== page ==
Phosphatidylserine (PS) derived from bovine brain phospholipids has been shown to improve memory, cognition, and mood in the elderly in at least two placebo-controlled trials. In both trials, geriatric patients received 300 mg per day of PS or placebo. In an unblinded trial of ten elderly women with depressive disorders, supplementation with PS produced consistent improvement in depressive symptoms, memory, and behavior after 30 days of treatment.1 A double-blind trial of 494 geriatric patients with cognitive impairment found that 300 mg per day of PS produced significant improvements in behavioral and cognitive parameters after three months and again after six months.2
Most research has been conducted with PS derived from bovine tissue, but what is available commercially is made from soy. The soy- and bovine-derived PS, however, are not structurally identical.3Doctors and researchers have debated whether the structural differences could be important,4 , 5 but so far only a few trials have studied the effects of soy-based PS.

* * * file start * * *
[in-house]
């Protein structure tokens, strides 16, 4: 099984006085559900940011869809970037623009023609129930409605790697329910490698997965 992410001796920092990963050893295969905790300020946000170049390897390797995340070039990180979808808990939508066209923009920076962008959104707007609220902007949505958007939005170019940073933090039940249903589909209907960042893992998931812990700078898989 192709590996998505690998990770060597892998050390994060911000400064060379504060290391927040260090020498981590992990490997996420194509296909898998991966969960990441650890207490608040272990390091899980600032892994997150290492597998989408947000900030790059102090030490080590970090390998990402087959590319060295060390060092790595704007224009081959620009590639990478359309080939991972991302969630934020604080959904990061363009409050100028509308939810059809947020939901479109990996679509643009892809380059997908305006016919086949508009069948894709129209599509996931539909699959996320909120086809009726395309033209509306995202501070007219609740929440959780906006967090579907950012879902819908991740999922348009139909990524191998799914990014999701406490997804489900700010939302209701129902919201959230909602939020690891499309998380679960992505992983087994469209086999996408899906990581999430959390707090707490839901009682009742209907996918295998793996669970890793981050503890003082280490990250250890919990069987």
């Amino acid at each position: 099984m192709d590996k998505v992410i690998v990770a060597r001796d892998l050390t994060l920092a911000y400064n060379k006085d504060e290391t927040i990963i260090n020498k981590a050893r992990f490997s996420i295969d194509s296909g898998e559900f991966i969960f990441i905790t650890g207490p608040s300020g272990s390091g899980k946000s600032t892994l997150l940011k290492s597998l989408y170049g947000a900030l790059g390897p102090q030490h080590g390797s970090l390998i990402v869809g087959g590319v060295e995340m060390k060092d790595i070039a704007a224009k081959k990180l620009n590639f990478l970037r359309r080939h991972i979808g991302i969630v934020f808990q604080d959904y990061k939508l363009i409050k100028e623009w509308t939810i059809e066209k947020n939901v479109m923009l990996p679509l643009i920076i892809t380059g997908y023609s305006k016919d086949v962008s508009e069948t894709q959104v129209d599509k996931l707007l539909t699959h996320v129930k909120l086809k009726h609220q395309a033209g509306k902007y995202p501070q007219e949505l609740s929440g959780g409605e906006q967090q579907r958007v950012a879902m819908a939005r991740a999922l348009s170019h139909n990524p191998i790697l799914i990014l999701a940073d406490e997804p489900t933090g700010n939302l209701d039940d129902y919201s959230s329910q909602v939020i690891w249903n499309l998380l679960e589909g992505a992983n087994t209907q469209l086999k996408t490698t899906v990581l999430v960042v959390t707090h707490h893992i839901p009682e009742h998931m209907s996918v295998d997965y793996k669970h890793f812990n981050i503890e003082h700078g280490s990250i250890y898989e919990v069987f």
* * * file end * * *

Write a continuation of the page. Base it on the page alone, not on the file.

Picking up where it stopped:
Preliminary animal research shows that the soy-derived PS does have effects on brain function similar to effects from the bovine source.6 , 7 , 8 An isolated, unpublished double-blind human study used soy-derived PS in an evaluation of memory and mood benefits in nondemented, nondepressed elderly people with impaired memories and accompanying depression.9 In this three-month study, 300 mg per day of PS was not significantly more effective than a placebo. In a double-blind study, soy-derived PS was administered in the amount of 300 or 600 mg per day for 12 weeks to people with age-related memory impairment. Compared with the placebo, soy-derived PS had no effect on memory or on other measures of cognitive function.10While additional research needs to be done, currently available evidence suggests that soy-derived PS is not an effective treatment for age-related cognitive decline